He changed the sound of music

July 21, 2013 02:21 pm | Updated November 16, 2021 08:55 pm IST

Amar G. Bose, the maverick researcher who recently passed away, was a keen listener — an audiophile who wanted to recreate the magic of live concerts when playing recorded music  at home.

Amar G. Bose, the maverick researcher who recently passed away, was a keen listener — an audiophile who wanted to recreate the magic of live concerts when playing recorded music at home.

The experience of being at a concert is something else; it totally beats listening to your favourite song on your iPod. But, this statement doesn’t just have to do with the atmosphere and the rush of rocking it out with your idols; it has to do with a more subtle aspect. The difference is the ‘missing information’ in recorded music. Though for a regular listener, the song, when played on a music player, may sound complete in terms of duration, for a keen listener it is not the case in terms of impact.

Amar G. Bose, the maverick researcher who recently passed away, was one such keen listener — an audiophile who wanted to recreate the magic of live concerts at home. He chose research and teaching at Massachusetts Institute of Technology to accomplish his goal. Bose started the Bose Corporation in 1964 with the agenda of ‘Better sound through research”. Nearly 50 years after its inception, the corporation does deliver better sound through research.

Bose discovered a technique to recreate the wide space reflection that is inevitable in concerts, the reason live music sounds as brilliant as it does. In a concert, very little sound reaches the listener directly — a large portion of the sound is reflected and hence gives a rich quality when it superimposes with the direct rays of sound.

When we listen to music even with the 7.1 channel surround speakers at home, this feature is missing. Bose incorporated this technique in the corporation’s flagship stereo product Bose 901.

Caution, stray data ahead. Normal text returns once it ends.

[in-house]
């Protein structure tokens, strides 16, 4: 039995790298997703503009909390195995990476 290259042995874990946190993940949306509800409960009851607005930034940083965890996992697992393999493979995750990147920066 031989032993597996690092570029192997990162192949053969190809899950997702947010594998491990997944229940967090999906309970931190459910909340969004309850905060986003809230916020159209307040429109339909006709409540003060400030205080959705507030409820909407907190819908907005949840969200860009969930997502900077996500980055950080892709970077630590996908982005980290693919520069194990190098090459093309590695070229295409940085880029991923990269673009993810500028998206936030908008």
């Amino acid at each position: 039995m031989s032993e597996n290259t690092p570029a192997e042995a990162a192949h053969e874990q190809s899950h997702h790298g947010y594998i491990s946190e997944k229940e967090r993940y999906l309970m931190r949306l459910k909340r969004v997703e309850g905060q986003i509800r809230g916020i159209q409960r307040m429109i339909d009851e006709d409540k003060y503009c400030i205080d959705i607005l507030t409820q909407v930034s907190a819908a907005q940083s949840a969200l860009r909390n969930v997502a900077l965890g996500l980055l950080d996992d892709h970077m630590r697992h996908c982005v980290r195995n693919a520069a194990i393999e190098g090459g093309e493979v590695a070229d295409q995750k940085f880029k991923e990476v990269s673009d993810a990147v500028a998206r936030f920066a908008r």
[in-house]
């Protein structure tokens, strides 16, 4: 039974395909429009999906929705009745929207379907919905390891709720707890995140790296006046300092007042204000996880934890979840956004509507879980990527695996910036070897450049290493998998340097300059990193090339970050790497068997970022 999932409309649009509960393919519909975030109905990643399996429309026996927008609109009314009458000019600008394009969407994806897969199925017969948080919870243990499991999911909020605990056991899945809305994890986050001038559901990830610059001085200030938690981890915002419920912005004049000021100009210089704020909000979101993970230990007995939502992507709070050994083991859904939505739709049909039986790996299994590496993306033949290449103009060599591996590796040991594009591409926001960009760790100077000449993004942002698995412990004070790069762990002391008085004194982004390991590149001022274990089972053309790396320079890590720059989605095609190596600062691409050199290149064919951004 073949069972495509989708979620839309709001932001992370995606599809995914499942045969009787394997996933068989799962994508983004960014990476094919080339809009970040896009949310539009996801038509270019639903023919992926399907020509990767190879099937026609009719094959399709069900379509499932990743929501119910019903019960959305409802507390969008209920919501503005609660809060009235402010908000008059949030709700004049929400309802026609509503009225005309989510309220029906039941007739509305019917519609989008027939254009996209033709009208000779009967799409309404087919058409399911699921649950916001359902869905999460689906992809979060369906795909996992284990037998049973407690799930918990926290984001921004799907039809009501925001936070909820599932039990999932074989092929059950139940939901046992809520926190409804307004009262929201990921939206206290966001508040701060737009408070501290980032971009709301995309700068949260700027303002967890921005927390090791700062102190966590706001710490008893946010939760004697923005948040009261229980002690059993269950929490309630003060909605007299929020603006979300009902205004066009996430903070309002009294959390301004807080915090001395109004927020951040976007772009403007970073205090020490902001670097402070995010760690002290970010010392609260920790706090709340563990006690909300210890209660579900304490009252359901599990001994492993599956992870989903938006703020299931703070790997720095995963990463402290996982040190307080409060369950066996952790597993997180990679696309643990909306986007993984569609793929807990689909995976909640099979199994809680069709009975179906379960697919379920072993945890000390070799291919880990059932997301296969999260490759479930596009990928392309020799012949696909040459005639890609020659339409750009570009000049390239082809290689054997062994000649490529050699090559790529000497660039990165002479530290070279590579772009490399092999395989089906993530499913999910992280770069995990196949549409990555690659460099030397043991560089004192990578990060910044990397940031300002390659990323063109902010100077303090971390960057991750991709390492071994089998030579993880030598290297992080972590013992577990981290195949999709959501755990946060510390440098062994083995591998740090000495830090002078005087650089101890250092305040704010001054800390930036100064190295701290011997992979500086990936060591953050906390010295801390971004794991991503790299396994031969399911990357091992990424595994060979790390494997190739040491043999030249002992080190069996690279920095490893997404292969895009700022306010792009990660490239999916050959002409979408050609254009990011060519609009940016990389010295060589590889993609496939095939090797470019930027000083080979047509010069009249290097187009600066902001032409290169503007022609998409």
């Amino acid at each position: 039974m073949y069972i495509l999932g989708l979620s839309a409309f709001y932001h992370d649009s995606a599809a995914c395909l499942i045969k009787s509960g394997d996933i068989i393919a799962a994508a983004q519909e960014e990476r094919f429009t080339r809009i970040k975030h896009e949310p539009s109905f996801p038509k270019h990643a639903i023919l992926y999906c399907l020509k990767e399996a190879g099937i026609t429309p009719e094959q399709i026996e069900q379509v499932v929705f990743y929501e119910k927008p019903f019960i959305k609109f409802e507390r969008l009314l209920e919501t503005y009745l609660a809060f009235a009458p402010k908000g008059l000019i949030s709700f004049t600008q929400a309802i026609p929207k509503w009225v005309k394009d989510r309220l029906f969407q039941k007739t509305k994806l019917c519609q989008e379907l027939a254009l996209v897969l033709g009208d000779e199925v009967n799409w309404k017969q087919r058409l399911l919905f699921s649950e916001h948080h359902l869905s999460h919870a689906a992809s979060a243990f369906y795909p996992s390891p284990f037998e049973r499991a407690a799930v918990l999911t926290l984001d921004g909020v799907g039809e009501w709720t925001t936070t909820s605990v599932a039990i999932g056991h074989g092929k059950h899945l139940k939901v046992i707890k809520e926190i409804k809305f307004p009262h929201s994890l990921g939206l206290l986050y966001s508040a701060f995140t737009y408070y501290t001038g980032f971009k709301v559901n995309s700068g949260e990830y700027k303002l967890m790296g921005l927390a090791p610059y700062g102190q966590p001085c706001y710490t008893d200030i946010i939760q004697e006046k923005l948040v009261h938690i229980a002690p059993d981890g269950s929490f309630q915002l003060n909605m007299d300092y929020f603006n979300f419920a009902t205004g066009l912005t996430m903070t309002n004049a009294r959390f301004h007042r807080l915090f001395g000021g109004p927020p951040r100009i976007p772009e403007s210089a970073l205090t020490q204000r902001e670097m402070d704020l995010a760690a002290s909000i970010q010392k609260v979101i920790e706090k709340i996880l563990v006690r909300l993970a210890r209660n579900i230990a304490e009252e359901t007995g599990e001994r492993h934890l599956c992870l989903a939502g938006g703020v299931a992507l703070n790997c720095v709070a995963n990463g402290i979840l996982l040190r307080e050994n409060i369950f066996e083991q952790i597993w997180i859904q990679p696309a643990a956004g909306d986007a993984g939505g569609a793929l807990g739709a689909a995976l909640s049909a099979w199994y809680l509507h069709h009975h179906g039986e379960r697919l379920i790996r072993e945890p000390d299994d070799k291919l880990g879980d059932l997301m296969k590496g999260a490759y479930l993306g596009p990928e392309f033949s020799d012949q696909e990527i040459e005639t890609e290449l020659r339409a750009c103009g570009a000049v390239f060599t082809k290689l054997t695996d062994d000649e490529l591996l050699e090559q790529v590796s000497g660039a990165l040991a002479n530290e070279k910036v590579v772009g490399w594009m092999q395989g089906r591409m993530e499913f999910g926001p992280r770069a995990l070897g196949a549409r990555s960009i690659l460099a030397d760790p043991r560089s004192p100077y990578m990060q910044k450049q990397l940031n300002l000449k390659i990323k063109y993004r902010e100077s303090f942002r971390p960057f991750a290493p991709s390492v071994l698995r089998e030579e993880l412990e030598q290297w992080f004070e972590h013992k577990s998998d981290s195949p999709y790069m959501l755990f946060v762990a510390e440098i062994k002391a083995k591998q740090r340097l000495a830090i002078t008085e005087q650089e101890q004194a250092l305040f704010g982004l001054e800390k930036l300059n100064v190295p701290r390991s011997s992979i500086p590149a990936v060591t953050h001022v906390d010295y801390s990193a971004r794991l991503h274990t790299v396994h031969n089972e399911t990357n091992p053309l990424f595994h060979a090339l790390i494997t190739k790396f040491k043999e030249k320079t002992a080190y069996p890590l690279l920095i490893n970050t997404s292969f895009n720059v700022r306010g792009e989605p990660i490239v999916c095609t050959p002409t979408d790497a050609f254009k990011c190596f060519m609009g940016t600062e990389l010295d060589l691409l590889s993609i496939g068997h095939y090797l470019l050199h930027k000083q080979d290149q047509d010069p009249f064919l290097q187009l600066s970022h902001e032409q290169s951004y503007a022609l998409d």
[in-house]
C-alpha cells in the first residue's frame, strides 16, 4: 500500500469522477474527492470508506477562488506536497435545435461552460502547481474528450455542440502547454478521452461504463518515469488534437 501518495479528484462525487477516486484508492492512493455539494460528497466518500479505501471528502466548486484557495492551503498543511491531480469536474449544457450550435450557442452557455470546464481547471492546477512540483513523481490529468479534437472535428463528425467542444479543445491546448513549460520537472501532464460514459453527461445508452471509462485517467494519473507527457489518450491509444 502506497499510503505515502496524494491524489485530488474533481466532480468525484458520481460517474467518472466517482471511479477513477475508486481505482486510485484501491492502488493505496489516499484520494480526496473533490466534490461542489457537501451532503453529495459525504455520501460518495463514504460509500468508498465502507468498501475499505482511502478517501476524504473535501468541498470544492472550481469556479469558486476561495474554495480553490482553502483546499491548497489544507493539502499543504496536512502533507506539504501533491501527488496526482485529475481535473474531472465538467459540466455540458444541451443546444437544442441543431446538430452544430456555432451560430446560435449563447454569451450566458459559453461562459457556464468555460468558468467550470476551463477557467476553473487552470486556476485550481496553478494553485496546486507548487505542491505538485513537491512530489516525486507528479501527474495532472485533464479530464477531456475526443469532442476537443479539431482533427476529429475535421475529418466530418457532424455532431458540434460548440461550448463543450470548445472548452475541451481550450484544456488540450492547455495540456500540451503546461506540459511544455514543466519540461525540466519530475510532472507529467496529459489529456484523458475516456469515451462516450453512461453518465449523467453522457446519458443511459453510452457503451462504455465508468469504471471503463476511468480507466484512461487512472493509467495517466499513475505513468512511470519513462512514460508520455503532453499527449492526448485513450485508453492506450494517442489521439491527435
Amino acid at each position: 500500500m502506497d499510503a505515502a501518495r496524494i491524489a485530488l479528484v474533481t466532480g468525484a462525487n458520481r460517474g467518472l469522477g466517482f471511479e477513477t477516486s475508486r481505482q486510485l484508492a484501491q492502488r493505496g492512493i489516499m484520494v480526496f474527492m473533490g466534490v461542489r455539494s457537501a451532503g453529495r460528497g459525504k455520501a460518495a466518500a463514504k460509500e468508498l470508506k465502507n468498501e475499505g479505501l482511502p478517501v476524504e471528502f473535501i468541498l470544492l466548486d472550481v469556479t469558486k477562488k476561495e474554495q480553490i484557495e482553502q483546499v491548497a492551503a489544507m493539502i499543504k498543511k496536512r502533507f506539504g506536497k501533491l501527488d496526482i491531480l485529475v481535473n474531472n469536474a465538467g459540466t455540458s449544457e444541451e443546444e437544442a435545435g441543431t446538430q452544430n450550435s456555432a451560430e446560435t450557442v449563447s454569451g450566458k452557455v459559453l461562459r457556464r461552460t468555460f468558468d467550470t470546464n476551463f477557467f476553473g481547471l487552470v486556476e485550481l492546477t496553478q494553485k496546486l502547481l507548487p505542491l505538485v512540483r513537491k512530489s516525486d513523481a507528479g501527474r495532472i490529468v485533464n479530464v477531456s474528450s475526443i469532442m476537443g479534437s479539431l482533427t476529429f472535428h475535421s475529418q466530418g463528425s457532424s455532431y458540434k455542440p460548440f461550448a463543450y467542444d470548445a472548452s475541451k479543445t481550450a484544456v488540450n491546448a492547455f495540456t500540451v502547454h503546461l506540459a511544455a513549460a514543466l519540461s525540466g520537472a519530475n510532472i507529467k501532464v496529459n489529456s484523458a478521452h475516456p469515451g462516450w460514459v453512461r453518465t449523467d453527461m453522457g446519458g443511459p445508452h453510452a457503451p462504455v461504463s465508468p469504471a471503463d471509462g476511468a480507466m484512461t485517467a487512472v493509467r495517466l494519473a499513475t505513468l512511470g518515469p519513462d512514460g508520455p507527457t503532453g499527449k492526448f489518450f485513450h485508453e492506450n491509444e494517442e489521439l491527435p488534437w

First released in 1968, Bose 901 is still running strong in its sixth edition. These stereo speakers use proprietary signal processing from Bose Corporation to render the concert-like effect, using only two speakers and an equaliser. The direct/reflecting technology in the Bose speakers as it is claimed in the product specification “brings the warmth, power and excitement of a concert hall to your home”.

Another important contribution that Bose made to acoustics has been noise cancellation headphones. It started with applications in avionics for pilots. Today, consumers seek noise cancellation earphones and headphones for an unfettered sound experience while on the move.

Loss of information

All recorded music, either while recording or digitisation, end up losing information. The loss of information happens when some of the tones are excluded when recording. Tones are the various frequencies an audio signal consists of.

The note C has its bass tone at 130.813 Hz, the middle C is at 261.626 Hz, vocal C at 523.251 Hz and soprano C at 1046.502 Hz, and it can have overtones appearing at higher multiple frequencies, which carry some portion of the energy.

In the process of recording, some of the higher tones are filtered out, for reasons such as data compression. The commonly used MP3 is a format that employs this lossy compression.

In the last couple of decades, with the reducing cost of digital storage, formats such as the Free Lossless Audio Codec (FLAC) are gaining popularity. These lossless formats consist of almost all the component frequencies and when played with the right audio systems can reproduce the live effect with high fidelity. A lossless version of B)eethoven’s Fifth Symphony can be about 150 MB, whereas the MP3 version could be around 20 MB. When a listener is keen on getting the best out of the entire spectrum, uses FLAC on a good audio system, he/she is qualified to be an audiophile

The human perception

Unlike other audiophile audio systems, Bose manufactures equipment that give importance to human perception, and not simply the circuit parameters.

In his landmark paper, Bose elucidated that the metric to measure the performance of audio system need not be circuit parameters such as attenuation or gain in power levels at different frequencies, or the number of channels. He believed, and Bose Corporation still believes, that sound perception by the human mind is the best metric. Bose’s research-oriented approach of making perception of sound the metric tried to broadly cater to users by analysing ‘psychoacoustics’.

Much like Freud’s work on psychoanalysis drew flak, Bose’s approach of incorporating psychoacoustic non-parameters has been criticised by audiophiles for decades.

With all the accolades and criticism, one fact remains: Bose brought state-of-the-art research into audio systems, leaving behind a legacy of equipment that fills the whole spectrum.

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